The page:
“What's happening right now in southern Chad is unacceptable,” - MSF head of Mission in Chad, Sarah Chateau.
NDJAMENA, Chad, March 18, 2014/African Press Organization (APO)/ -- MSF has been in Bitoye for the past three weeks, setting up a primary health facility in the small town of 10,000 which has seen its population double due to the influx of refugees. With approximately one hundred consultations per day – mostly women and children - MSF's waiting room is never empty.
Nursing a baby barely a month old, one woman reports that she was forced to flee, barefoot, into the bush with her seven children after the anti-balaka forces attacked Bocaranga, her native village. The same story is told by many other women who have come to Bitoye from Chad seeking refuge, most of whom are from the Fulani ethnic group. Their husbands are either dead or stayed behind in the bush with their remaining cattle.
“I've never seen this before,” reports Dr. Aaron Zoumvournai, an MSF physician who led the MSF assessment missions in Bitoye, Goré and Sido, the three largest entry points into Chad for refugees from CAR. He describes the injuries that refugees, mostly from Bangui, arrived with: scars on the heads of children caused by machete blows, a little girl who had had two of her fingers cut off with scissors 'as a reminder', multiple bullet wounds, and evidence of torture.
He tells the story of one patient at the Bitoye health centre who was later referred to the hospital in Baibokoum. “He came from a village in the Bouar region. That day he was alone at home when the anti-balaka forces came down and attacked his village. They set fire to his home. He managed to escape through a window, but as he was leaving, he saw at least four persons being hacked to death with machetes and wondered how many others had been burned alive in their houses.” He was later captured by the anti-balaka forces. “They ordered him to place his feet on a white-hot barrel and threatened to kill him it he didn't obey. When they no longer found amusement in torturing him, they left.” He was brought to the side of the road by an old man who happened by and was finally picked up by a passing truck. “He does not know what happened to his family, but has not much hope left for them.”
Sido: In Sido, the distress is all the more intense because of the numbers involved – 13,000 refugees have settled there. MSF is the only international agency on the ground in Sido.
Just three days ago, the eighth and final convoy escorted by the Chadian army brought another 3,500 people. Kaltouma was one of them. She was forced to flee Yaloke, her native village, more than six weeks ago because it was attacked and then occupied by the anti-balaka forces. She spent 20 days in the bush with her eldest child, who is 13, and her one year old twins. 20 of her family members disappeared during the attack, including her husband and eight year old son.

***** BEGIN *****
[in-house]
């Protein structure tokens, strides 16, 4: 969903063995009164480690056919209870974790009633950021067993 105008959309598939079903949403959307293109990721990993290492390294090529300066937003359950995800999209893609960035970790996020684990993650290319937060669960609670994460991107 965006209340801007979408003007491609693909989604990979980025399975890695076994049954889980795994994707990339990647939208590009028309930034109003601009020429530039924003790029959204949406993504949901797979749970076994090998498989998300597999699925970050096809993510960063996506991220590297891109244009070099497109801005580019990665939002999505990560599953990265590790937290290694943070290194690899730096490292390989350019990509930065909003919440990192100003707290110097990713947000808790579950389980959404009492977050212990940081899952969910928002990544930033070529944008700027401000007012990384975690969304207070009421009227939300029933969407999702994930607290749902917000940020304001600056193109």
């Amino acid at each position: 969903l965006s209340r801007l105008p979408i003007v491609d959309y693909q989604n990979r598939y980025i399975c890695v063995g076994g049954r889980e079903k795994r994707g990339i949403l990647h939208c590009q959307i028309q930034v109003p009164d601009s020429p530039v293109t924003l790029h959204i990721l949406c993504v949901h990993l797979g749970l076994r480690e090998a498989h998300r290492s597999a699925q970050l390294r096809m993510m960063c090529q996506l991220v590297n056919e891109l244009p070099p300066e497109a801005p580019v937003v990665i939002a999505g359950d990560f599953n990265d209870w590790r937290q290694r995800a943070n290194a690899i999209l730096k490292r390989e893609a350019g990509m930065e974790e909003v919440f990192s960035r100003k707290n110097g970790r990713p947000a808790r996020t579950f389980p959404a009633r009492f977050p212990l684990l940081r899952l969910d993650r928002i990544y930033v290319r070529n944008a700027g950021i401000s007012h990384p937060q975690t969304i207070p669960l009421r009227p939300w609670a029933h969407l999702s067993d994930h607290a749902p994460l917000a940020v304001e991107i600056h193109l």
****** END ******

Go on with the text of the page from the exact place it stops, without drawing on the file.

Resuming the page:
Thanks to the help of relatives in Bangui, she found out that the French army was coming to escort them from the mosque in Yaloke to the Bangui airport. Then, after three weeks of waiting, she fought to gain a place on one of the Chadian army's trucks.
On-site, the local authorities are doing everything they can as they attempt to deal with the crisis and defuse some of the conflicts that have begun to arise between refugees and the local populations, but they are sorely lacking in means and support. As yet the UN High Commission for Refugees (UNHCR) is not there to assess the situation.
“As long as these families are unable to exercise their right to claim asylum in Chad, they will not be able to obtain refugee status and will not qualify for UNHCR assistance, or they could be sent unwillingly to a final destination where there will be absolutely no one to help them,” says Sarah Chateau, MSF's head of mission in Chad.
“Close to half the patients that I have seen so far have told me that they were hungry”, states Antoine, an MSF doctor in Sido. “All you have to do is take a walk around the alleys here where refugees have been able to settle, and you will see with your own eyes the effects of a lack of food.” But the food emergency is not the only concern. There are only 20 latrines, 300 tents and four water distribution points for the 13,000 persons currently in Sido.
In late March, the first rains will come and could sweep away the makeshift shelters. The risk of epidemic will be all the more serious because not even the minimum number of sanitation facilities has been put into place. And even now, the need to survive is pushing the most vulnerable women into prostitution just to be able to feed their children.
In Goré, 6,000 people are crowded into and around an old hospital. Many of them come originally from Bossangoa. They often sleep right on the ground, and build makeshift shelters using branches and cloths to provide some sort of protection. When the first rain comes, everything will be washed away.
Food is also an issue – one doctor reports treating a premature baby who has not been able to breastfeed. “This child is simply hungry,” says Dr. Francis Koné, an MSF doctor in Chad. For the last two weeks this newborn has had nothing to eat and is clinging miraculously to life by a thread.
“It is critical that, on the one hand, recognition be given to the fact that the vast majority of these persons have fled violent situations in order to just save their own lives, and they are therefore indeed refugees and, on the other hand, that they receive international assistance here immediately, in the form of food, tents, water distribution points and sanitation facilities,” states Chateau. What's happening right now in southern Chad is unacceptable.”